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My mother was tough.

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Sue Stautner doesn’t look tough in this photo. But she was tough.

She was born in the middle of the Great Depression and a chunk of her youth was taken up with the scarcity of the effects of a world at war. Those raised during the Depression and World War II were engrained with an exceptionally particular view that economic turmoil was always on the horizon and my mother was no different.

And despite my mother’s father having a job in advertising at National Cash Register (NCR) during those times of high unemployment he was an alcoholic. He died of cirrhosis of the liver at age 57. Having an alcoholic father is tougher than tough. It’s a wound.

Happy Mother’s Day, right?

But it is a happy Mother’s Day for me because I recall a woman who endured hardships and went on to have a productive life. I gave my mom her last Mother’s Day card a few days before she died last month.

Before she graduated from Fairview High School in Dayton, Ohio she had played field hockey, was a homecoming queen, and worked at the Dayton radio station WINK where she met comedian Jonathan Winters and humorist Erma Bombeck early in their careers. She also took classes at the Dayton Art Institute. 

 

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She met my father when she was a student at Ohio State University and part of the Delta Gamma Fraternity (Delta Gamma was formed in 1873 when what we commonly call sororities were called women’s fraternities). And to show how tough she really was—she taught art at South Seminole Middle School for 30 years.  Days before she died I saw a woman at Starbucks wearing a shirt that proclaimed “I ain’t scared—I’m a middle school teacher.”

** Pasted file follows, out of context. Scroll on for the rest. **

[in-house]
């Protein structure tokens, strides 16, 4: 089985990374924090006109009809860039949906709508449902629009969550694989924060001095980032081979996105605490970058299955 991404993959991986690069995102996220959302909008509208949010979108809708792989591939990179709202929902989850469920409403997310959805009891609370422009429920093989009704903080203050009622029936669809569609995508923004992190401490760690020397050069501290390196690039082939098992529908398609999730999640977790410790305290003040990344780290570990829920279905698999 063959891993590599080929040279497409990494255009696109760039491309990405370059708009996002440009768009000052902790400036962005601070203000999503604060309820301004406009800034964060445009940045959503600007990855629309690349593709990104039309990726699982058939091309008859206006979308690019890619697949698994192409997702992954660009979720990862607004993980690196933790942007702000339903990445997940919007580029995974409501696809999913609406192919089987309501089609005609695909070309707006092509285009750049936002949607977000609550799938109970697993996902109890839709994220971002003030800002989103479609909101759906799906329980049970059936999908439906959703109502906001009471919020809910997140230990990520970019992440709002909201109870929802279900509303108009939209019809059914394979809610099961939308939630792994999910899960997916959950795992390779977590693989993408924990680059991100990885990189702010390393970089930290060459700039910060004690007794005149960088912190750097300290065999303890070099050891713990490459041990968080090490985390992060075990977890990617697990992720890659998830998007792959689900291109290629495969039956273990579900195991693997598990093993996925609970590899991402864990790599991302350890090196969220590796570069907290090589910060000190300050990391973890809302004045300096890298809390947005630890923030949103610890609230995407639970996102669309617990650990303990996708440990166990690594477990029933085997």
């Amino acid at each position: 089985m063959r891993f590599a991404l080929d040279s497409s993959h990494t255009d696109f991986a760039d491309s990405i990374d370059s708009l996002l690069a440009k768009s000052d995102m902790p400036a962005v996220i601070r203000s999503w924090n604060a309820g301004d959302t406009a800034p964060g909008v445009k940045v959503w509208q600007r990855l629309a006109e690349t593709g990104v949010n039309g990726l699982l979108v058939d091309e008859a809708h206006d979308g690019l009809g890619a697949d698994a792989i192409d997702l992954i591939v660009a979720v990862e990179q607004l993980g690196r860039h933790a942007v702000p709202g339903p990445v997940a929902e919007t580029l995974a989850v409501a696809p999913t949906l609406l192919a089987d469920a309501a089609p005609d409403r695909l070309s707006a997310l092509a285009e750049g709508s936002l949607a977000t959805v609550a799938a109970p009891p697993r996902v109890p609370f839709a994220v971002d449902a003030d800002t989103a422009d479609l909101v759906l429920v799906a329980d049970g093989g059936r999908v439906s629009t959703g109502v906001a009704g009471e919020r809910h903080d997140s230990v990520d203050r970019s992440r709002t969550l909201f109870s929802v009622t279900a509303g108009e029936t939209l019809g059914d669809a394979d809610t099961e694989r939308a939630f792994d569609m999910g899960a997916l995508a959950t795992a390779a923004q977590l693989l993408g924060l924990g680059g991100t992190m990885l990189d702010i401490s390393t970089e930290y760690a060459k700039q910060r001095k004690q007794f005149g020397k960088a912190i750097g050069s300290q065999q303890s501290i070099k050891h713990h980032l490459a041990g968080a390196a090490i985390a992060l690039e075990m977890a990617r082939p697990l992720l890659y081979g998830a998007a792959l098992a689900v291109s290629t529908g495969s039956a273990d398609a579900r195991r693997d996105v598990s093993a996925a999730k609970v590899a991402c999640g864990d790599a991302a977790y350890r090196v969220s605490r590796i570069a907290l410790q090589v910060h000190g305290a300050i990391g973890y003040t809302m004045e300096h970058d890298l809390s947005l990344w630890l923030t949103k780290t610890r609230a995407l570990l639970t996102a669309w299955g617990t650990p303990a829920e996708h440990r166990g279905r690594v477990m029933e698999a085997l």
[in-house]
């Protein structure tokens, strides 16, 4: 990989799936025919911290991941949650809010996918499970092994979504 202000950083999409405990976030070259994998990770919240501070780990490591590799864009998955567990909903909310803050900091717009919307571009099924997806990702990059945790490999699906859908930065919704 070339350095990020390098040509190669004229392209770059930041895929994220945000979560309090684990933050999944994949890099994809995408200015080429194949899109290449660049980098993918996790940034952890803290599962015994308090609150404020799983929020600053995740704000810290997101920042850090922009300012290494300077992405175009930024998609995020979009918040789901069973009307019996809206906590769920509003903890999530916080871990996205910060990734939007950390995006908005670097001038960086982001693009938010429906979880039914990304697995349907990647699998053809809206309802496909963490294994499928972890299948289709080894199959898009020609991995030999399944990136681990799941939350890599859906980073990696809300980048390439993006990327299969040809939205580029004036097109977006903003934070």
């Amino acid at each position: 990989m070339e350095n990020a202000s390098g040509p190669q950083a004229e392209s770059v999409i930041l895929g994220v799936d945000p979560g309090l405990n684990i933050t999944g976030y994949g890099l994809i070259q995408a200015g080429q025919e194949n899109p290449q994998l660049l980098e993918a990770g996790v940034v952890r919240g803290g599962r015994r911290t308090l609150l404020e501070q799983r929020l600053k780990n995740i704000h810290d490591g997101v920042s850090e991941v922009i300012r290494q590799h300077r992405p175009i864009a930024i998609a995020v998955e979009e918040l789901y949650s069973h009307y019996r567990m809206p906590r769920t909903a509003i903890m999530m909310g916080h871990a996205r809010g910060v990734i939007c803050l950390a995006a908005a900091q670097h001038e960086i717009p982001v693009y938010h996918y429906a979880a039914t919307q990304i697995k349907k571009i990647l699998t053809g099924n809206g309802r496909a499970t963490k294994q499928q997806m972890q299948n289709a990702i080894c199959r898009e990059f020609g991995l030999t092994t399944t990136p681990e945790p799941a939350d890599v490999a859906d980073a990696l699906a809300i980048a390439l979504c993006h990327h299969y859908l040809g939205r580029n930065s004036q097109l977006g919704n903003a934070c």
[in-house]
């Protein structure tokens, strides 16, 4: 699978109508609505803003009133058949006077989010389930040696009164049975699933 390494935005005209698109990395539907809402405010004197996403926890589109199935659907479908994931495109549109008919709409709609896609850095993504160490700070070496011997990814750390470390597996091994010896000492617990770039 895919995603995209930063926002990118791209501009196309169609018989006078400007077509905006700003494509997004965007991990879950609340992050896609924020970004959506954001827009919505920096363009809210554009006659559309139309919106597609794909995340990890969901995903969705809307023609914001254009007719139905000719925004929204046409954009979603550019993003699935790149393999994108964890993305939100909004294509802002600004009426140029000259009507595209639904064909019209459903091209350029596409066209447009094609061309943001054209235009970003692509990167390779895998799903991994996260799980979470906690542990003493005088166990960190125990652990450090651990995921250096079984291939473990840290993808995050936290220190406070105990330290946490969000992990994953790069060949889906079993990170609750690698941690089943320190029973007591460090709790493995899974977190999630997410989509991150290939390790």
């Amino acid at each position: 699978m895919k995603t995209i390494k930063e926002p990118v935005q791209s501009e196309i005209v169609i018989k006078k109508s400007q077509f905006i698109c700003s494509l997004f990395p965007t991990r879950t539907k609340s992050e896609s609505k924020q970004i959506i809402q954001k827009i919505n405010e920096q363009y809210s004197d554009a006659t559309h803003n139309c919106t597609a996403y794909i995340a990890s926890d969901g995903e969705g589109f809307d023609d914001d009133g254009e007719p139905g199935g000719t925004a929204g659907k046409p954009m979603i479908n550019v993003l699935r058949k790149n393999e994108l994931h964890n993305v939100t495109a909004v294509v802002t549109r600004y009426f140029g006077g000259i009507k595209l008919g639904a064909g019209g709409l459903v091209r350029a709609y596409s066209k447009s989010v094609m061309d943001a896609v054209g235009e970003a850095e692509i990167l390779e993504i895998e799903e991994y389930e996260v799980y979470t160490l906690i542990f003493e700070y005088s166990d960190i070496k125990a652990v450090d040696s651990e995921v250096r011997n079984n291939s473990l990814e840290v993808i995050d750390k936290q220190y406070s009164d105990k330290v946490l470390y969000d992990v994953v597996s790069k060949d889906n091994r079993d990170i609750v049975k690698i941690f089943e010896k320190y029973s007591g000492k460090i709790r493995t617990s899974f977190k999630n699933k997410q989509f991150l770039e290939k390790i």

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A student’s creation at South Seminole Middle School

She also raised two kids mostly as a single mother, and mostly on a teacher’s salary. Did I tell you my mom was tough? One year I gave her a Mother’s Day card featuring the iconic World War II art work of J. Howard Miller that originally encouraged women to roll up their sleeves and do wartime jobs in the defense industry.

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My mom was strong. And she was also loving, funny, and supportive. Looking back perhaps one of the toughest/loving/supportive things she did was sit through all of my football and baseball games. That’s part of her life spread over a decade just  standing or sitting in the Florida sun watching her son play sports.

My mom went to high school and college in the 1950s which was during the peak of cigarette smoking being cool. She started before the dangers of smoking were widely known, and unfortunately never stopped long after she knew the damage it was doing to her lungs.

 

 

I took the below photo sometime after she turned 80 and shortly before she was wearing oxygen full time due to having COPD. Living and dying with COPD has been called the long goodbye because it can be a long, slow process. For my mom it was a decline of six plus years from when she really began having difficulty breathing.